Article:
Images of America's main streets were a favorite subject at the peak of postcard popularity and the height of lynching frequency. In this example, these phenomena are accurately and historically linked. Without fear of judicial reprisals, United States citizens committed repeated acts of extralegal violence on their busiest streets.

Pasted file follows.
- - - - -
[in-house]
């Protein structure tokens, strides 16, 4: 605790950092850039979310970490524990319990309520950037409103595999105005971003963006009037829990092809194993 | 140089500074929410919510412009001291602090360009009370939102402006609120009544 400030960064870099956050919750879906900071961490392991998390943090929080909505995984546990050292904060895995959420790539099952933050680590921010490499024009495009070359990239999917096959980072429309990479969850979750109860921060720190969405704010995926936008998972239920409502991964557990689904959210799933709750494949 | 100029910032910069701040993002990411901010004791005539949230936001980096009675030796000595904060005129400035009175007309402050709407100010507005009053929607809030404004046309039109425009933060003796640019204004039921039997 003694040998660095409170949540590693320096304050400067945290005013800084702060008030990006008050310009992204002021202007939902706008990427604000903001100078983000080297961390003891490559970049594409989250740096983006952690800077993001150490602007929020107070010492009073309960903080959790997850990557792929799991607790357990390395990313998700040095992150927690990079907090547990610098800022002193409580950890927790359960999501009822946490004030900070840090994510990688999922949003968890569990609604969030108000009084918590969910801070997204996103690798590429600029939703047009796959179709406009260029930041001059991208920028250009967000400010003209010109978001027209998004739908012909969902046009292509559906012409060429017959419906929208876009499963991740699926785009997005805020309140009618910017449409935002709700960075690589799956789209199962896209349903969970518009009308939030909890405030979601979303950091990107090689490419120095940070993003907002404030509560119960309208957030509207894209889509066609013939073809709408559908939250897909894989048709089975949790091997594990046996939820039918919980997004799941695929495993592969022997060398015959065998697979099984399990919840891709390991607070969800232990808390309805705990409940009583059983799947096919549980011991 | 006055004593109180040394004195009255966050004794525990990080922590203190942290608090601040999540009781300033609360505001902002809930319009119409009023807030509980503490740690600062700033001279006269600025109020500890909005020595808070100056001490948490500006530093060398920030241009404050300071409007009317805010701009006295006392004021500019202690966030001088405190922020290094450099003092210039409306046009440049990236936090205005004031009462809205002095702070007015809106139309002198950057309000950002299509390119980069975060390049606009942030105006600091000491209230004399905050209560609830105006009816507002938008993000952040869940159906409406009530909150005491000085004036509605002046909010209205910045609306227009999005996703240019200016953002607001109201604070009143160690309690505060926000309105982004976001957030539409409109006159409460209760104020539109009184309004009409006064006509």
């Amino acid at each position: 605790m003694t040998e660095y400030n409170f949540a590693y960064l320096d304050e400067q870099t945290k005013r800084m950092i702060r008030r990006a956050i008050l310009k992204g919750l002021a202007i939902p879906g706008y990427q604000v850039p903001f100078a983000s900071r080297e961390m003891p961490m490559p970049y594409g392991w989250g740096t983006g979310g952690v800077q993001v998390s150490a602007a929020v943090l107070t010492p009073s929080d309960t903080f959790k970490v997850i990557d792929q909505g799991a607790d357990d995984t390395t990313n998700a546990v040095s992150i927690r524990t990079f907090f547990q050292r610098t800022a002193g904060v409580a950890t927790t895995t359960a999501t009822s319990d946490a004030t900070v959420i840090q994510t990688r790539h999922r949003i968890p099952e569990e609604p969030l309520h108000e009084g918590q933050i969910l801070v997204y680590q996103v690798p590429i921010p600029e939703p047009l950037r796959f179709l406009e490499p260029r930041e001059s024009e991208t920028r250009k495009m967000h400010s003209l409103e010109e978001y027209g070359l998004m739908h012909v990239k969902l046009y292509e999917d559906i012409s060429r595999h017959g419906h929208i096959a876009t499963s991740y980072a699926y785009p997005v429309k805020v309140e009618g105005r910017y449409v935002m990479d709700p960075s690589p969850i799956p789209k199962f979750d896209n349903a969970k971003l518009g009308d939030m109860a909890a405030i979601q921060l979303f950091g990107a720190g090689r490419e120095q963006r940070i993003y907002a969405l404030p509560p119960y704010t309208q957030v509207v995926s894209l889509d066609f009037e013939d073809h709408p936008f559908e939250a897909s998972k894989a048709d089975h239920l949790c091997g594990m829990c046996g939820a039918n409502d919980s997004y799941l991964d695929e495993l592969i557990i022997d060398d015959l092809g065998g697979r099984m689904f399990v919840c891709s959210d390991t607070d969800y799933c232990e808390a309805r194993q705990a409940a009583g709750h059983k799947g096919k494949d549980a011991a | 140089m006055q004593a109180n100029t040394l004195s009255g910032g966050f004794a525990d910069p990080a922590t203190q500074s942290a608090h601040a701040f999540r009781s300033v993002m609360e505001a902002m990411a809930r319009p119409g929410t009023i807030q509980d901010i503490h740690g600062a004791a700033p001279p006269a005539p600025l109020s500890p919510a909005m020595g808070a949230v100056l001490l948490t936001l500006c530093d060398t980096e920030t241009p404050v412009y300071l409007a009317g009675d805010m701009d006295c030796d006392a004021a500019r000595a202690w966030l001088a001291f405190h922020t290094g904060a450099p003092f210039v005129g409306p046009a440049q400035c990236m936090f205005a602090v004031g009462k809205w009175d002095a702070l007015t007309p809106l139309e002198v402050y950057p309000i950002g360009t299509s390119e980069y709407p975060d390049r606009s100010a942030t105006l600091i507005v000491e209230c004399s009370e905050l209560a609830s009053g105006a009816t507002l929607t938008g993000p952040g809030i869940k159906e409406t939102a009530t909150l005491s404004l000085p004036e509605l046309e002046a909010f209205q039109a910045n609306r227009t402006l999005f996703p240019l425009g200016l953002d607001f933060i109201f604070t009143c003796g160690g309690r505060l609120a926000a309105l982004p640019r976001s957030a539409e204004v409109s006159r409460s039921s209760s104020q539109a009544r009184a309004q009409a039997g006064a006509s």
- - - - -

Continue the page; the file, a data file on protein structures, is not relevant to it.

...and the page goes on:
An anonymous sender indicated the site of the lynching of Will James, or "Froggie," by inking an X and a spiderlike stick figure over Hustler's Arch. At the top left of the card, in brown ink, he placed a corresponding X and the words "where they Hung the Coon." Hustler's Arch was a prominent and well-lit landmark in Cairo, where banners were customarily hung for Fourth of July celebrations, fairs, and circus parades.

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